There are dates in time that will forever hold a place of importance for many people for many reasons; when it comes to my children I have three that take precedence in my mind.
April 1st, 2012, April 2nd, 2012, October 15th every year since 2012.
April of 2012 will be the month that I will always remember; it’s the month our daughter, Isabella died…
It is when everything changed in my life; I went from proud, expecting father to be to a lost and desperate soul searching for my departed daughter. April fools day will be a bastardized day for the rest of my life. It’s the day we lost our little girl with no explanation and no reason, the day the doctor could not find a heart beat that had been so strong just days before. April second my beautiful fiance gave birth to our daughter who was so still and just as pretty as her mommy; and I tried as hard as I could to get her to wake up and look at me. We were supposed to be in the clear, we had made it to 36 weeks and were rolling over to 37 and as I held her these thoughts repeated in my head over and over. We had to say our tearful goodbyes before we ever got to even say hello and we hadn’t made it past two days of the month yet. The fifth was the day no parent should have to face, the funeral for our Bella. So many large hulking men reduced to babbling tears by one little girl they never had a chance to meet. We had to bury our baby, so now instead of coming home from work to see my girl I have to go visit a plot of dirt in a cemetery. Nothing can describe the days that followed, anger, grief, numbness and pain in a whirlwind of emotions. I could be laughing one moment, crying the next. Screaming in anguish and the next minute seething with rage. I have written a lot about this time in my life and due to the deeply personal nature of it I have not yet chosen to share more.
October of 2012 we discovered that October 15th is Pregnancy & Infant Loss Awareness Day. The more prominent part of this day is the ‘Wave of Light’ that starts at 7 pm (regardless of time zone) and goes for a period of one hour. The idea is that a wave of light works it’s way around the world in honour of the children we have lost. These children include, but are not limited only to; miscarriage, stillbirth, SIDS, and the death of a newborn.
When Isabella died, I approached The City administration where I live multiple times to see if we could mark the day officially at the City and was told ‘no’ without so much as an explanation. I persisted for years after her death before finally accepting defeat.
One year ago today, I stood on the steps of City Hall with my family and with other families who have experienced this loss and watched them light up City Hall pink and blue in honour of this day. Two other parents who experienced a heartbreak like ours found an ally who was experienced with municipal government and they fought through the red tape to have this come to fruition. I was so happy to see people come out and bring the wave of light at 7 o’clock for our missing little ones.
The stigma and taboo surrounding these losses needs to stop; one in four women experience these losses and yet so few talk about them. One in four…25% of people will know this heartbreak and yet often have to suffer alone. Think about if you had a 25% chance of not having your chute open during a skydive; you’d be screaming it to the masses; there’d be massive discussions around the safety of skydiving and yet when it comes to the life of our children, it’s just too uncomfortable I guess? In the almost eight years since first getting the news about Isabella I can say with all the confidence in the world that I have never shied away from talking about her. Her name is never far from my mind and always on my lips. My other daughters know of her and love her the same as they would if they had a chance to know her. I will talk to anyone about her, and at any time. I refuse to let my baby’s name be stifled because of an antiquated taboo.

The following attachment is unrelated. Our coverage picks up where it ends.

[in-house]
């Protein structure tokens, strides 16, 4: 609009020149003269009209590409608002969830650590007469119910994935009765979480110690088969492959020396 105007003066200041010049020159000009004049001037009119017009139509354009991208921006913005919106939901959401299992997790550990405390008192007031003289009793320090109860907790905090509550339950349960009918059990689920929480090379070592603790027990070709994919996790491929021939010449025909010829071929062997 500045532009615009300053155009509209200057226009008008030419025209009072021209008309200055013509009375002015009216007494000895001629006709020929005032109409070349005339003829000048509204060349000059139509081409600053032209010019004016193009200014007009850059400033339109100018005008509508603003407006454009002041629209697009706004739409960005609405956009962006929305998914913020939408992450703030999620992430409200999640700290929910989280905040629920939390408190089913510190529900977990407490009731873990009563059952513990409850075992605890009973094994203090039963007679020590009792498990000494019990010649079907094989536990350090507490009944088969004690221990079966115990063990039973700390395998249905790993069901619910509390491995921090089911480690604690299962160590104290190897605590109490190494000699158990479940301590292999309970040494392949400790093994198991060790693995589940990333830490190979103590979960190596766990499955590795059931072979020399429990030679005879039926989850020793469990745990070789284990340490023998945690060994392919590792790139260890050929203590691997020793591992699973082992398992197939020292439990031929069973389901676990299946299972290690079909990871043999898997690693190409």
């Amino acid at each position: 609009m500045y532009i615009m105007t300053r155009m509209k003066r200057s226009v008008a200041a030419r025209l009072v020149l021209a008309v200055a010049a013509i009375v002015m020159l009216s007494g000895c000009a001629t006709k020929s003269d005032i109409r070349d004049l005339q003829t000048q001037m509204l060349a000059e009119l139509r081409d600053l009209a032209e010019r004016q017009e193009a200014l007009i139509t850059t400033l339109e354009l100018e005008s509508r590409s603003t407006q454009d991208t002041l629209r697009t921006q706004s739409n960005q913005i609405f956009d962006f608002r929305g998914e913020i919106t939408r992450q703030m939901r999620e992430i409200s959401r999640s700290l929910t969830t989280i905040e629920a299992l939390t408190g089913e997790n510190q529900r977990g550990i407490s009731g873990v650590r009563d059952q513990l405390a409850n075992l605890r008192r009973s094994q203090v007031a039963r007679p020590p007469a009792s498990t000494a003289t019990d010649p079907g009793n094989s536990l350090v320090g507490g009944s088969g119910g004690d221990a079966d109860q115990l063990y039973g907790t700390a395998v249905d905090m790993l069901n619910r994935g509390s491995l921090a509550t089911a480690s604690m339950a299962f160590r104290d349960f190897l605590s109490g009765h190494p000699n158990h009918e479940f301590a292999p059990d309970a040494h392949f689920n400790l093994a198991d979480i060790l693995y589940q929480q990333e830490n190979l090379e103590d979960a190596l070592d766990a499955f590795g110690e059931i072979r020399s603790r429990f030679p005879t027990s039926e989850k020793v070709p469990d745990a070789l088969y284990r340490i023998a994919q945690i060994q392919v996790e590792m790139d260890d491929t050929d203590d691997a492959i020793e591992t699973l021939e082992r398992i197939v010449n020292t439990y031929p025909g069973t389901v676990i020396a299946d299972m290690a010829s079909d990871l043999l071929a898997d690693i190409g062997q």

Along this journey I have found dozens if not hundreds of people with a similar story; some even more heartbreaking than ours who have felt the need to keep quiet about it. They did not share it, they did not speak of it, they had to allow their baby to die twice because no one would speak their name. Some of the people I had known for a good majority of my life and I had no idea that they had suffered like I had suffered; only after our loss and my ‘Don’t tell me to keep quiet’ attitude did I start discovering these stories and my heart breaks every time I think of what they had to endure in silence.
One year ago today, I got news after we got our kids to bed that yet another friend is now going to endure this pain, another statistic and another grief filled family. When is this going to change??
It starts with us, it starts with you.
If you’ve experienced a loss or know someone who has, never be afraid to speak their name or tell their story…you’d be surprised just how not alone you are. Speak their names, remember the time (however fleeting it was), remember what changes they brought to your lives, refuse to sit and suffer in silence!
My daughter is Isabella April Westhora, she died on April 1, 2012 and was born still on April 2, 2012. She is a big sister to my other two girls. She was our world and even in death, she has taught and continues to teach us lessons that I never knew possible. She was blonde haired and blue eyed ninja monkey and would have caused me an ulcer just a little bit sooner than her sister’s have.
We never got to know her but we will always love her.